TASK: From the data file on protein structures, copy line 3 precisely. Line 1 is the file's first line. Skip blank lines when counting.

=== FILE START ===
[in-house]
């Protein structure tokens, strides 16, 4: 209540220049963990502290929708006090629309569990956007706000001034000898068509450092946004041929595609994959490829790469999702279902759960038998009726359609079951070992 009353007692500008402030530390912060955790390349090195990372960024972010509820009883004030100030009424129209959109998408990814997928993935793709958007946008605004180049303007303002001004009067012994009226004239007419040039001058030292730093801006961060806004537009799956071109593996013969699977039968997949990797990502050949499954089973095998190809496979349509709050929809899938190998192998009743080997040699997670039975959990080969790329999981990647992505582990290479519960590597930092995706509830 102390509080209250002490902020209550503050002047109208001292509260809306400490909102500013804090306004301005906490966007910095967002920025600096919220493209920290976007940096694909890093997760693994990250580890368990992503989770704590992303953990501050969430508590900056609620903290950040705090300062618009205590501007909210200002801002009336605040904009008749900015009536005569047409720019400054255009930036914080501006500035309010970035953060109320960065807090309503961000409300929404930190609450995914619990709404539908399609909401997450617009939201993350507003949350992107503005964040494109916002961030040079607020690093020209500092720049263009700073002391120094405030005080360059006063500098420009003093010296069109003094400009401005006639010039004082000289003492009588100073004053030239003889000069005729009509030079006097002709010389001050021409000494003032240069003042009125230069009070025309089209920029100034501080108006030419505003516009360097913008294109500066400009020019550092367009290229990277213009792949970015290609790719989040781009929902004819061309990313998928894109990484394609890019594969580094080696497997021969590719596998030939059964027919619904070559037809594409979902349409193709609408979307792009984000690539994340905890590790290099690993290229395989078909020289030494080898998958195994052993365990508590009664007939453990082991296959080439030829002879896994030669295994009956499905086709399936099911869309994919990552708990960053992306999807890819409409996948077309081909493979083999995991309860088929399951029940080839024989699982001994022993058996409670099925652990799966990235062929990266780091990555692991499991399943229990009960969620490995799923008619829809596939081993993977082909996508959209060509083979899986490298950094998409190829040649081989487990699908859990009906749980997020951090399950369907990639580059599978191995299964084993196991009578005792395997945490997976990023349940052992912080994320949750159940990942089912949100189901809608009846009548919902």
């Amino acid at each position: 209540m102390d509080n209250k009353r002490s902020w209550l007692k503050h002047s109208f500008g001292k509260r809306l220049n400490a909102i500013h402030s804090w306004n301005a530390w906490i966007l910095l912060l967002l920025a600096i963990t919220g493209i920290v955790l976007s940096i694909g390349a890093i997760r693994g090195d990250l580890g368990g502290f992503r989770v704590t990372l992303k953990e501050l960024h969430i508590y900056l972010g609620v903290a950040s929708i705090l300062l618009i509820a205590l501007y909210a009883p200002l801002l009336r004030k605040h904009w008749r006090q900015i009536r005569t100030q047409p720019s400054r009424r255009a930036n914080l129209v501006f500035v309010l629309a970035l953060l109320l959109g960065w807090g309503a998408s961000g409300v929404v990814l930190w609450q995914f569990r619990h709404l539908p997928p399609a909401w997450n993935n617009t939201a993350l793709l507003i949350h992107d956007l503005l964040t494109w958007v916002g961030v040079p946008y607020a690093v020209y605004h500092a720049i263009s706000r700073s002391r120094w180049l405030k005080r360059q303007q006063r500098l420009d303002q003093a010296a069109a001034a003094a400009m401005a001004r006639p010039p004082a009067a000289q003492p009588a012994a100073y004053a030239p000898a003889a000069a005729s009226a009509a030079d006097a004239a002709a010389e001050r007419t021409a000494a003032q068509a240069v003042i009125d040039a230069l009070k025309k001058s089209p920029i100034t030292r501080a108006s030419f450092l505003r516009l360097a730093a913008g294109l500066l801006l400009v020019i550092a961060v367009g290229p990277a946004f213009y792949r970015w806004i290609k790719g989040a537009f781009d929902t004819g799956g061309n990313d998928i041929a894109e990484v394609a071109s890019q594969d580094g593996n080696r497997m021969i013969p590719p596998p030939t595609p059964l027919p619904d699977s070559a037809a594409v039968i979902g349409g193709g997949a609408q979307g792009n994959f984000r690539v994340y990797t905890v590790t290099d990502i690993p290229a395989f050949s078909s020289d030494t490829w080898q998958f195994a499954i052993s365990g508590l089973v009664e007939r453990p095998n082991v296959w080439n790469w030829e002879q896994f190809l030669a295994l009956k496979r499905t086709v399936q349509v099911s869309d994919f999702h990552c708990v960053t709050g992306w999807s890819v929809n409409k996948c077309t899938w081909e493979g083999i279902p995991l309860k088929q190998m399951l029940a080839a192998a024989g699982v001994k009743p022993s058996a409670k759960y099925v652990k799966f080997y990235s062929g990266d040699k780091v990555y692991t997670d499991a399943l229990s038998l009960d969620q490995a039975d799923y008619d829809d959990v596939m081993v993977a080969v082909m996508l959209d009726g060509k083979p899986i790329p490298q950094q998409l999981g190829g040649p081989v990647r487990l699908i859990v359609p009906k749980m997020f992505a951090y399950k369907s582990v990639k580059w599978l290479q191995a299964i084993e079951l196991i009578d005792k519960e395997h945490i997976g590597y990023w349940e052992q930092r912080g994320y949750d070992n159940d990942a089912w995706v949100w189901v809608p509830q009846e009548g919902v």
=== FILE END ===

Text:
């Amino acid at each position: 209540m102390d509080n209250k009353r002490s902020w209550l007692k503050h002047s109208f500008g001292k509260r809306l220049n400490a909102i500013h402030s804090w306004n301005a530390w906490i966007l910095l912060l967002l920025a600096i963990t919220g493209i920290v955790l976007s940096i694909g390349a890093i997760r693994g090195d990250l580890g368990g502290f992503r989770v704590t990372l992303k953990e501050l960024h969430i508590y900056l972010g609620v903290a950040s929708i705090l300062l618009i509820a205590l501007y909210a009883p200002l801002l009336r004030k605040h904009w008749r006090q900015i009536r005569t100030q047409p720019s400054r009424r255009a930036n914080l129209v501006f500035v309010l629309a970035l953060l109320l959109g960065w807090g309503a998408s961000g409300v929404v990814l930190w609450q995914f569990r619990h709404l539908p997928p399609a909401w997450n993935n617009t939201a993350l793709l507003i949350h992107d956007l503005l964040t494109w958007v916002g961030v040079p946008y607020a690093v020209y605004h500092a720049i263009s706000r700073s002391r120094w180049l405030k005080r360059q303007q006063r500098l420009d303002q003093a010296a069109a001034a003094a400009m401005a001004r006639p010039p004082a009067a000289q003492p009588a012994a100073y004053a030239p000898a003889a000069a005729s009226a009509a030079d006097a004239a002709a010389e001050r007419t021409a000494a003032q068509a240069v003042i009125d040039a230069l009070k025309k001058s089209p920029i100034t030292r501080a108006s030419f450092l505003r516009l360097a730093a913008g294109l500066l801006l400009v020019i550092a961060v367009g290229p990277a946004f213009y792949r970015w806004i290609k790719g989040a537009f781009d929902t004819g799956g061309n990313d998928i041929a894109e990484v394609a071109s890019q594969d580094g593996n080696r497997m021969i013969p590719p596998p030939t595609p059964l027919p619904d699977s070559a037809a594409v039968i979902g349409g193709g997949a609408q979307g792009n994959f984000r690539v994340y990797t905890v590790t290099d990502i690993p290229a395989f050949s078909s020289d030494t490829w080898q998958f195994a499954i052993s365990g508590l089973v009664e007939r453990p095998n082991v296959w080439n790469w030829e002879q896994f190809l030669a295994l009956k496979r499905t086709v399936q349509v099911s869309d994919f999702h990552c708990v960053t709050g992306w999807s890819v929809n409409k996948c077309t899938w081909e493979g083999i279902p995991l309860k088929q190998m399951l029940a080839a192998a024989g699982v001994k009743p022993s058996a409670k759960y099925v652990k799966f080997y990235s062929g990266d040699k780091v990555y692991t997670d499991a399943l229990s038998l009960d969620q490995a039975d799923y008619d829809d959990v596939m081993v993977a080969v082909m996508l959209d009726g060509k083979p899986i790329p490298q950094q998409l999981g190829g040649p081989v990647r487990l699908i859990v359609p009906k749980m997020f992505a951090y399950k369907s582990v990639k580059w599978l290479q191995a299964i084993e079951l196991i009578d005792k519960e395997h945490i997976g590597y990023w349940e052992q930092r912080g994320y949750d070992n159940d990942a089912w995706v949100w189901v809608p509830q009846e009548g919902v």